Onions are one of those crops that every woman should grow in her vegetable garden. Provided that she and her family like onions, of course! It’s not difficult to learn how to plant and grow onion sets. In my mind, they’re one of the easiest crops there is.
Here’s how to plant and grow onion sets or bulbs for the family table.
How to Plant and Grow Onions
Like all vegetables, home grown, all purpose onions are far more potent than anything you’ll grab at your local supermarket. Flavors are fuller, flesh is crisper and potency level are higher.
Onions are a must in my vegetable garden. It seems I can never grow enough. If you love and use onions as often as I do, raising your own is a wonderful way to take advantage of the best things onions have to offer!
3 Ways to Grow Onions
There are 3 ways gardeners grow onions in their garden.
- From seed: onion seeds take anywhere from 100-120 days to mature. In many climates, this means you must start them indoors 2-3 months before the planting date in your area.
- From starts: your local greenhouse center likely sells 3-4 month old onion seedlings in groupings. To plant, you must to separate the wisps and plant each one individually.
- From sets: whether you grow your own sets/bulbs or buy them from a seed company, onion sets are easy to handle and plant.
Personally I prefer to plant onion sets.
Starting onion from seed indoors can be a hassle. Transplanting seedlings from the local greenhouse center can be a tedious task. Onion sets are easy to handle and once they take off, the starts are hardy and tough.
What’s not to love about that?!
2 Types of Globe Onions You Can Grow From Sets
The onion family is very broad. Do some research and you’ll find there are bunching onions, multiplier onions, tender green scallions, shallots, leeks, chives and many other members to be reckoned with.
But onions most gardeners grow from sets or bulbs typically fall into 2 different categories: sweet onions and storage onions.
- Also known as spring/summer onions
- Have mild flavor with higher water content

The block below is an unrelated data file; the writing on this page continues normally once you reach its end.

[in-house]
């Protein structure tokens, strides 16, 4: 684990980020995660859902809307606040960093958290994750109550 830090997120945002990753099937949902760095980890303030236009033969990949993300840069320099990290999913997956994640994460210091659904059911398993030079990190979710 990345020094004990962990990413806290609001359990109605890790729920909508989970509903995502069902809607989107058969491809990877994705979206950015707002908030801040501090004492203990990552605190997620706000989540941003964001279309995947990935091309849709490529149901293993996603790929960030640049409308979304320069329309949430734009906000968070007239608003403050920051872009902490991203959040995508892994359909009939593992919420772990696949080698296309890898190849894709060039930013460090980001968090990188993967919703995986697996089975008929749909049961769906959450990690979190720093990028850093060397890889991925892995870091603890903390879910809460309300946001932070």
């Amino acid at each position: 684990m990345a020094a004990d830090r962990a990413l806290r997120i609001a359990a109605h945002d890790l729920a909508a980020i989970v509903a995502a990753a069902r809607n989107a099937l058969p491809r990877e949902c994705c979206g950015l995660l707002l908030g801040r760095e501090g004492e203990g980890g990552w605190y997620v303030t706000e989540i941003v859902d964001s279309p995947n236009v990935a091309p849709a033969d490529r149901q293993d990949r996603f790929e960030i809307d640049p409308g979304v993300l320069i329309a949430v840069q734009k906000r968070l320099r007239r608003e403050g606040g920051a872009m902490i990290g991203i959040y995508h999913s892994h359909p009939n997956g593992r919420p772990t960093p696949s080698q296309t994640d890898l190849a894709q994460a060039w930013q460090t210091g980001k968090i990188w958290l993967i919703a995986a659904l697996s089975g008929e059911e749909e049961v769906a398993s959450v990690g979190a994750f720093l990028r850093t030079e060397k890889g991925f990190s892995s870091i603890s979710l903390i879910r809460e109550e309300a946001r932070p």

- Are often consumed raw in homemade salsa and on sandwiches
- Can be tasty when caramelized or roasted on the barbecue
- Are not good keepers and generally need to be used within 2-3 months of harvesting
- Also known as fall/winter onions
- Have strong, pungent flavors and lower water content
- Aren’t usually consumed raw because of their powerful flavor
- Are tasty when added to meats, sauces and give a real kick to homemade salsa
- Storage/winter onions are excellent keepers and can last for 6 months+ if properly stored
I grow both varieties in my gardens, with a stronger inclination toward the storage onion, because I like bold flavors. And I like eating my home-grown food throughout the winter months. Winter onions belong in my kitchen. Enough said?
Long Day, Intermediate and Short Day Onions
Apart from onion varieties, gardeners should also know the difference between long day onions, intermediate and short day onions.
Long Day Onions: long day onions are best suited to growers who live in northern climates. These varieties need 14-16 hours of daylight for the plant to produce large, mature bulbs. If long day onions are grow in the south, they’ll produce green tops…and not much else.
Intermediate Onions: intermediate onion varieties grow well in the central USA and need 12-14 hours of daylight for plants to form bulbs. You can (usually) grow long day onions in the intermediate zone as well.
Short Day Onions: short day onions do well in warm, balmy southern climates and can be grown during the cool season. These varieties only need 10-12 hours of daylight for the plant to form bulbs. Try growing short day onions in a northern climate and they’ll create bulbs very early in the year (and have a distinct dislike of cold spring weather).
To discover whether you should grow long day, intermediate or short day onions, take a peek at these maps from Johnny’s Seed. They’ll tell you all you need to know!
Where Can I Buy Onion Sets?
Onion sets aren’t difficult to source if you plan ahead. Most seed companies have sections in their seed catalog dedicated to garlic, shallots, onion and potato sets.
The catch is, you need to place your order before planting day, preferably at the beginning of the year. This ensure the company has stock available to fill your order.
If it’s too late for that, you can check at your local garden or greenhouse center. Many places carry boxed onion sets in early spring. You may not be able to get the varieties you want, but it’s better than an onion-less garden!
When Should I Plant Onion Sets?
In milder climates, gardeners plant onion sets in the fall (much like garlic) and cover with a hearty layer of mulch to keep bulbs from freezing.
But most gardeners plant onion set in early spring, 2-3 weeks before their last average frost of the year. These little bulbs are cold hardy and can withstand a bit of chill!